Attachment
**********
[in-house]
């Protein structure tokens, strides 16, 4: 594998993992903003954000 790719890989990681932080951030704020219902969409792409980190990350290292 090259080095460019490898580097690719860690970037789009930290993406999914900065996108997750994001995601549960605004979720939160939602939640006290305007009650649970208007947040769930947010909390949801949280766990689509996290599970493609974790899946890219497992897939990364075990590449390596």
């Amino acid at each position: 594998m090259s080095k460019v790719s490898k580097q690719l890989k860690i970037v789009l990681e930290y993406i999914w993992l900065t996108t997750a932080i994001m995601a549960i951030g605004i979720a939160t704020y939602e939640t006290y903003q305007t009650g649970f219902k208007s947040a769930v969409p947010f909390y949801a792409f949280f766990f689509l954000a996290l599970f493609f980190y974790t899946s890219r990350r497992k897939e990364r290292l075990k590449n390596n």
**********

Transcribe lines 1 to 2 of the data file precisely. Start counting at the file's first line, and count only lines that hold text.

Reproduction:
[in-house]
């Protein structure tokens, strides 16, 4: 594998993992903003954000 790719890989990681932080951030704020219902969409792409980190990350290292 090259080095460019490898580097690719860690970037789009930290993406999914900065996108997750994001995601549960605004979720939160939602939640006290305007009650649970208007947040769930947010909390949801949280766990689509996290599970493609974790899946890219497992897939990364075990590449390596």